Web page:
Balance promotional materials so it’s clear what your company does but doesn’t visually overwhelm attendees. Once at the event, keep the stand clean and clear of clutter. Immediately remove any stray food or coffee cups that attendees discard while there. Keep staff focused on the task. When someone is becoming unfocused and it isn’t their break time, have them look around the expo to give you a personal update about what’s happening. This will give them a new focus and get their blood flowing by moving around rather than standing still.
Don’t Treat Other Companies as the Enemy
While it’s natural to get competitive with other companies at an event, especially if they’re selling similar products, it’s a better idea to befriend them. They may meet someone who is a better fit for your company than theirs and makes the referral – or visa versa. Being approachable and friendly is a better way to handle things.
You may also get unstuck if a fuse blows or you need something small that wasn’t brought from the office but is difficult to source once at the event. A kind word about how their exhibition stand looks goes along way later.
Master the Approach
You’ll see all sorts at exhibitions. Some people will make a beeline for your stand because they’ve wanted to meet the people they’ve been dealing with for the past year. Other attendees may have vaguely heard of your brand or just found the display interesting and it peaked their interest. Then there is a last group who don’t really know what they’re looking for and are just wandering in and out of booths.
Gauge your visitor to see what approach works best. Avoid asking salesperson questions like, “How can I help you?” Instead, either opt for a neutral opener or ask them if you can help them find what they’re looking for. Keep things friendly and ask open-ended questions. Use eye contact, smile, and an open stance to denote friendliness. People talk to others who seem approachable.
Know Your Visitor
When approaching attendees, find out if they’re an existing customer, interested or just passing through. Adjust your approach based on what you learn to make the conversation most useful to the attendee. Potential customers come in all shapes and sizes. Don’t judge how they look and dismiss them because some Managing Directors and senior staff may be dressed down to be comfortable while attending.
See if you can find out whom they represent if your company sells mostly to other businesses. Look to offer an online newsletter or to send out some promotional material; this way you can get their email or other contact details without seeming pushy because you’re helping them.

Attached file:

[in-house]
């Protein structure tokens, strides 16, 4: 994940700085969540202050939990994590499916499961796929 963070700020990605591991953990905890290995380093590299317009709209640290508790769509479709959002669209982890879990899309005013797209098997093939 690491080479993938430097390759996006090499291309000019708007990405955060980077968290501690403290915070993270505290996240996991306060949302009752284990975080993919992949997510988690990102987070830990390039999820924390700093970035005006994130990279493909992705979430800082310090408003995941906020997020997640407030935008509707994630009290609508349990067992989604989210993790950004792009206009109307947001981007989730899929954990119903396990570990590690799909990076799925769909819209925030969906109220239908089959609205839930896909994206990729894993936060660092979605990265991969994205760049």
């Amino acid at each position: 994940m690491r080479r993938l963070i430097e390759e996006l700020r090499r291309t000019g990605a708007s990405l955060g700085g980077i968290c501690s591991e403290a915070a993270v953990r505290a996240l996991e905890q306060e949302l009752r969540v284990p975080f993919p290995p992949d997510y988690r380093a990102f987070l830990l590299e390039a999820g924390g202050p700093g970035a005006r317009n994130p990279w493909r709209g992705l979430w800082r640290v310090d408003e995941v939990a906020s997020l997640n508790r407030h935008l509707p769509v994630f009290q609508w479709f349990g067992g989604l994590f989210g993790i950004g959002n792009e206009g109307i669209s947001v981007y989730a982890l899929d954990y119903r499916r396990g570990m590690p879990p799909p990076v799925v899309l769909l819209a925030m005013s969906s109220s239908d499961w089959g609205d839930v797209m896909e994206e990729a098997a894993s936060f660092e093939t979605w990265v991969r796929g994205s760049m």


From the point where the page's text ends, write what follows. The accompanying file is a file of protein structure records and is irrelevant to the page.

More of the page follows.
Bear in mind when running an exhibition stand, you’re usually not going to sell many items directly. It’s far more possible that you’ll develop in-person leads instead. Potential buyers are directly reaching out to your business when getting into a detailed discussion at the booth. Take this as an opportunity to create a new business relationship or have it lead to another contact later.
Keep track of the people who have visited the booth and make a note of each one. Otherwise, you have no way to follow up after the event is over. If anyone on the team says that they’ll follow up with an attendee, create a centralised way to keep track of whom the person or company was, the staff member they spoke with, when the conversation took place, what is expected in the next contact and their contact details.
The Follow-up Is Everything
Without the follow-up, little direct benefit is gleaned from the time and money that went into an exhibition or trade show. These events are all about standing out and developing new leads for potential joint ventures, deals, and sales. At the very least, you should want to expand your email list or mailing list. The idea is to grow your customer base and the number of people happy to receive communication from the company rather than asking, “Who are these people?”
Following up is key to get the most benefit out of the exhibition and it shows that your company cares about customers and potential customers alike.
Being successful at an exhibition is all about sensible preparation and good execution by the entire team. When you have only a couple of days to make the right impression with attendees, there’s no time to lose. But when you prepare the entire team properly, it’s possible to expand your customer base and contact list considerably.